"Alabama Scholarships for Service, Not Just Grades"



JyMya Acoff   George Washington Carver High School
Vanessa Avalos   Montevallo High School  
Jack’Quoia Baulding   Sylacauga High School  
Derek Burpo   Fairfield High Preparatory School
Jessica Dickinson   Jackson High School  
Emma Eason   Ranburne High School  
Darryn Easterling   Calera High School  
Bella Fancher   Montevallo High School  
Zalaya Haynes   Pell City High School  
Charles “Madi” Hill   UMS-Wright Preparatory School
Taneisha Reese   Fort Payne High School  
Sabrina Hummel   Curry High School  
Mattie White   Flomaton High School
Nyisha Stabler   Carroll High School  
Carolyn Storey   Pell City High School  


Kirstin Ely   Bessemer Academy
Kaitlyn Harper   Saks High School
Davalyn Walker   Leeds High School
Annie White   Central High School
Daleigh Abbott   Trinity Christian Academy
Chloe Boman   Fort Payne High School
Kennedy Cook   Paul W. Bryant High School
Courtney Covington   Enterprise High School
Elizabeth Dunbar   Fairhope High School 
Steven Harvey   Opelika High School
Dalah Jones   Central Park Christian School
Kaley Myrick   Thompson High School
Jayla Puckett   Vina High School
Trey Terry   Berry High School
Ashley Campos   Robertsdale High School
Alaysia Collins   Robertsdale High School 
Madison Garrett   Spain Park High School
Sequoia Manning   Aliceville High School
Allison Powe   Vinemont High School
Kylie Grace Stagner   Fruitdale High School
Beckie Underwood   Mortimer Jordan High School
Anna Wells   Jasper High School



 A Legacy for Access

 The Smith Scholarship Foundation, established by Avondale Mills heiress Mignon Comer Smith, invests in the college education of economically disadvantaged students across the state.

According to civil rights activist Virginia Foster Durr, there were three paths a privileged Southern woman could follow.  She could live the unexamined life of a Southern belle. She could lose her mind and go crazy. Or she could honor her rebellious spirit, “step outside the magic circle” and blaze a new path into a world she would have otherwise never known.

Leading an examined life is precisely the unexpected path chosen by Avondale Mills heiress Mignon Comer Smith, who died of a heart attack at the age of 81 while working at her desk two years ago.

An avid horsewoman, in 1954 Smith became the youngest Joint Master of the Fox Hounds in the United States, notorious in the horse world for sporting the pink collar traditionally worn by men, instead of wearing black typically worn by women.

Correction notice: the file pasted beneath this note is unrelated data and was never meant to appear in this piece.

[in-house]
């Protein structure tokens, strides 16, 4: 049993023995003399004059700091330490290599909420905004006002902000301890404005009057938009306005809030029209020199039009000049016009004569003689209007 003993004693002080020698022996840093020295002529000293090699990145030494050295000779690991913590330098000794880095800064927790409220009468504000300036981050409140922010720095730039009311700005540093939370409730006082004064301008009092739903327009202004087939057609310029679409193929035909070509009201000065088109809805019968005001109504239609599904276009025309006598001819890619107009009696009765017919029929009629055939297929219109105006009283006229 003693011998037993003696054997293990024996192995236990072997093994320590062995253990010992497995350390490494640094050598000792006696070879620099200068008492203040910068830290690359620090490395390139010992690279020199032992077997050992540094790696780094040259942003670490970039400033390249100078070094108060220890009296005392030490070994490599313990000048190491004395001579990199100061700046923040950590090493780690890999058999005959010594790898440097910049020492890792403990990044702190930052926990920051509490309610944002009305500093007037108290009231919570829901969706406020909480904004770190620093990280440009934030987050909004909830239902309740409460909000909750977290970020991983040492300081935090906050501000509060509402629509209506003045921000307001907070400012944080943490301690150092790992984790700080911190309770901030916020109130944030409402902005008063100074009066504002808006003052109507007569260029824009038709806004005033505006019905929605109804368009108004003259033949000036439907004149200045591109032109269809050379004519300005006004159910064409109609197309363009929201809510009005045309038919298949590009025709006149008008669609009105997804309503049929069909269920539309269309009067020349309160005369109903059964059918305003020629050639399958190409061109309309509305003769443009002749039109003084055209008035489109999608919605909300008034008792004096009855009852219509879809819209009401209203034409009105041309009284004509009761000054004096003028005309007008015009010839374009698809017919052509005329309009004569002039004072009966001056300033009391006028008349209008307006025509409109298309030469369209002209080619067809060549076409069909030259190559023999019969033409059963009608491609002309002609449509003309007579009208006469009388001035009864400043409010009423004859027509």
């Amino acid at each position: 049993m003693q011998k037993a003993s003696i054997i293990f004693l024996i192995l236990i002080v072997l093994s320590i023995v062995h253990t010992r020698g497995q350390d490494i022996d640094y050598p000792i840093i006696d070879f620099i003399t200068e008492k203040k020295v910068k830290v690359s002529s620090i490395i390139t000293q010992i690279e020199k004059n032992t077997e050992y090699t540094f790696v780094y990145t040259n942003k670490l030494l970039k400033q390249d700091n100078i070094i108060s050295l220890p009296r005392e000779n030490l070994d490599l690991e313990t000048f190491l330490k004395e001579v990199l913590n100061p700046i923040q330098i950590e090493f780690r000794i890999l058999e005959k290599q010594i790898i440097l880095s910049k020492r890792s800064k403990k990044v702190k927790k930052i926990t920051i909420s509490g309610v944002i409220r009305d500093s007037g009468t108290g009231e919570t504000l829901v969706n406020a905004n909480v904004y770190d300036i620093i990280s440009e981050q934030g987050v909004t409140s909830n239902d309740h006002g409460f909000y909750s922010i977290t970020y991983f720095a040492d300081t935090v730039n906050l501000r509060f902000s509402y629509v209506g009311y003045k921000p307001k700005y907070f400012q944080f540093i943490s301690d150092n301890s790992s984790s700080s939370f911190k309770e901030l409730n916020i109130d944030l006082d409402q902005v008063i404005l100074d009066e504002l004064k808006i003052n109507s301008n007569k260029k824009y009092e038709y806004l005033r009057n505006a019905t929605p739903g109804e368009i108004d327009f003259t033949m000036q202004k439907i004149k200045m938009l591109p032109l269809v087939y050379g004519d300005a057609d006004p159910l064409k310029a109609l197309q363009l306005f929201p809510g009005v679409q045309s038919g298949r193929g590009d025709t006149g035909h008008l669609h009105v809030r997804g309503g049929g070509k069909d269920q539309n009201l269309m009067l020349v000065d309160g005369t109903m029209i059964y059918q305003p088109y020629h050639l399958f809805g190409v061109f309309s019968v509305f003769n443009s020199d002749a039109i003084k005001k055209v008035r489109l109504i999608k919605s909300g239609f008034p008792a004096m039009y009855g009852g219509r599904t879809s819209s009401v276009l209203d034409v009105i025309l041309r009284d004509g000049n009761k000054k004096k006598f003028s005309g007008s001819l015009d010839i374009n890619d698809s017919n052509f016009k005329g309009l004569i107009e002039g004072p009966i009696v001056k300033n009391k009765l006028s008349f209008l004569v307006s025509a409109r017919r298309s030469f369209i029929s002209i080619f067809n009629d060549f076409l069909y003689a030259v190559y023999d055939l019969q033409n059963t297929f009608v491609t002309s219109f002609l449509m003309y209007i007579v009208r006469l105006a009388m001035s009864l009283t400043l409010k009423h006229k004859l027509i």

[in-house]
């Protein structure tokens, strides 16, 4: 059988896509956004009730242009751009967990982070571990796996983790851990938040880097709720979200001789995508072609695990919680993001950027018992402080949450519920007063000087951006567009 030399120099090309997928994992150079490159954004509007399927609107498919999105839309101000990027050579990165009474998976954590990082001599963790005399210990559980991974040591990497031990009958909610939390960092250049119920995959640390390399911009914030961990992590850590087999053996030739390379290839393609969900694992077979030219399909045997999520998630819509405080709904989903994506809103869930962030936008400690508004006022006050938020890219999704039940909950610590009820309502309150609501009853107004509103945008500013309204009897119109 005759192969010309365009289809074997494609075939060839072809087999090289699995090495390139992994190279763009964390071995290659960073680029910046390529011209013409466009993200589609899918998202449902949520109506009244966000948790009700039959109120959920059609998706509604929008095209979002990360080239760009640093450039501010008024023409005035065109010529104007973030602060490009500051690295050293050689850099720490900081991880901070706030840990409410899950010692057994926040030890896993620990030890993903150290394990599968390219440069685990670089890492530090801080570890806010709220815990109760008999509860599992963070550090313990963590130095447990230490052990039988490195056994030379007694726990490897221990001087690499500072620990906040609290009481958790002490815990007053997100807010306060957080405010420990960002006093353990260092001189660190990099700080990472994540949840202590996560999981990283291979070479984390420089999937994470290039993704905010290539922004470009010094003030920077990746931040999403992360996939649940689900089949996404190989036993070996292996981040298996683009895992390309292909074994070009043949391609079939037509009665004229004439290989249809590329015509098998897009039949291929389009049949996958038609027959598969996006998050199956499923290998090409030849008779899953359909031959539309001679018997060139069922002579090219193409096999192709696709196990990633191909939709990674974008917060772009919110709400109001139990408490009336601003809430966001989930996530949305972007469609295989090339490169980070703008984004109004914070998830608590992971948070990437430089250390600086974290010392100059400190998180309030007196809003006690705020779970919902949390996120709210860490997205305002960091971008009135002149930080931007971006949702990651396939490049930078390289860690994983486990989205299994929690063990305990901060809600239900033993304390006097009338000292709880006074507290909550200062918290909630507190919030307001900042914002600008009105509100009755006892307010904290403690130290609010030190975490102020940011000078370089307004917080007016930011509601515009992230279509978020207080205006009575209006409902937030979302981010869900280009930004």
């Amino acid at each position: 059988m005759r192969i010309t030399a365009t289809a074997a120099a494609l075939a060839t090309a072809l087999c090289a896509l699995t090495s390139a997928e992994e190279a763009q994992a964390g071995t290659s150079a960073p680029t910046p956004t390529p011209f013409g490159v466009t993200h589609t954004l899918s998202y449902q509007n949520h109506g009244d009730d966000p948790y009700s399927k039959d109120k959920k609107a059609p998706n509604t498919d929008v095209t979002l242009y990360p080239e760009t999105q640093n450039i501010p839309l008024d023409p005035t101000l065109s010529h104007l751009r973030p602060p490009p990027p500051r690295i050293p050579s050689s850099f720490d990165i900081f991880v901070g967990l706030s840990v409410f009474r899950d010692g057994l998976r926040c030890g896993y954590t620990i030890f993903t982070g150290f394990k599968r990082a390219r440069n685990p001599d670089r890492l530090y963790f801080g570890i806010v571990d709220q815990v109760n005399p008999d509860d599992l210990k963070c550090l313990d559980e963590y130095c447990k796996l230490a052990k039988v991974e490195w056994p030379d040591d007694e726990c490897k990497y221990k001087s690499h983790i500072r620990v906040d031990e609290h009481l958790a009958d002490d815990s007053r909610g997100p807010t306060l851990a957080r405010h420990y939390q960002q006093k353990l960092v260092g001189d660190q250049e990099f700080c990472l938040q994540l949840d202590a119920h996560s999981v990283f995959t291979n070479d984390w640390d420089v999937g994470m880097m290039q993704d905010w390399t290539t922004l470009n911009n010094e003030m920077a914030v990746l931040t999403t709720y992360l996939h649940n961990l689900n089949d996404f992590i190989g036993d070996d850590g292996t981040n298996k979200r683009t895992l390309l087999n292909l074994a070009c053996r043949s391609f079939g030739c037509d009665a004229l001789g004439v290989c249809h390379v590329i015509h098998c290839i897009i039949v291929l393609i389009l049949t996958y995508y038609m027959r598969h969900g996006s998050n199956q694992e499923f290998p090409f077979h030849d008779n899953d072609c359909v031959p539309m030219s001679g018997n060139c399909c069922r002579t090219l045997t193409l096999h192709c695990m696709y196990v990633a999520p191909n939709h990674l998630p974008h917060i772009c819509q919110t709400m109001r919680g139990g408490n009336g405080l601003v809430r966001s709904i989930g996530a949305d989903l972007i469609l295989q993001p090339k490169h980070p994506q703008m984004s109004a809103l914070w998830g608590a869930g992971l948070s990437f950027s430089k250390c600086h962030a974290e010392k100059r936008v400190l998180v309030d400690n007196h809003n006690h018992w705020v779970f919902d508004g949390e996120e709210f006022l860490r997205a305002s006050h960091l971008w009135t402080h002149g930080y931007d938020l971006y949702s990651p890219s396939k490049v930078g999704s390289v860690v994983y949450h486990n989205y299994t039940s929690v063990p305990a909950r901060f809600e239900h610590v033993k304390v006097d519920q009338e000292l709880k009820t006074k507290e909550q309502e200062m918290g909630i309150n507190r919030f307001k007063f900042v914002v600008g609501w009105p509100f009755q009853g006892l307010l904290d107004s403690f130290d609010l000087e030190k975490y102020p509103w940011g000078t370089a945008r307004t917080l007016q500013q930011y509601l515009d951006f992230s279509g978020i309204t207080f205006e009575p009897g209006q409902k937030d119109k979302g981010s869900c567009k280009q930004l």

Mignon's 1978 Cadillac

Mignon’s 1978 Cadillac

A budding entrepreneur, during her early 20s, this Sylacauga native established the first English-style riding school in Alabama. She also created a pony club for young riders, often providing access and resources for the underprivileged to ride.

She owned a stud farm, now known as Mede Cahaba Stables and Stud LLC, and later became an outspoken proponent of horse track racing in Birmingham.  -more






A letter from

My High School Counselor.





To provide a legacy of learning to those students who have given back to their community through volunteer work and assistance to family.  To assist those students in becoming productive members of society who possess independence, morality and good citizenship.  To encourage these leaders of the future to devote their talents and education to their community, state and nation by providing their fellow man with an example of compassionate citizenship.

The materials on this website are provided for informational purposes only and do not constitute professional advice on any matter.  The J. Craig and Page T. Smith Scholarship Foundation, Inc. assumes no responsibility for the accuracy or timeliness of any information provided herein.  The reader should not under any circumstances rely on, act on the basis of, the materials on this website.  These materials and information are not a substitute for obtaining advice from a professional or conducting independent research applicable for your specific educational needs and goals.In no event will we be liable for any loss or damage including without limitation, indirect or consequential loss or damage, or any loss or damage whatsoever arising out of, or in connection with, the use of this website.Through this website you are able to link to other websites which are not under the control of J. Craig and Page T. Smith Scholarship Foundation, Inc.  We have no control over the nature, content and availability of those sites.  The inclusion of any links does not imply a recommendation or endorse the views expressed within them.Every effort is made to keep the website up and running smoothly.  However, J. Craig and Page T. Smith Scholarship Foundation, Inc. takes no responsibility for, and will not be liable for, the website being temporarily unavailable due to technical issues beyond our control.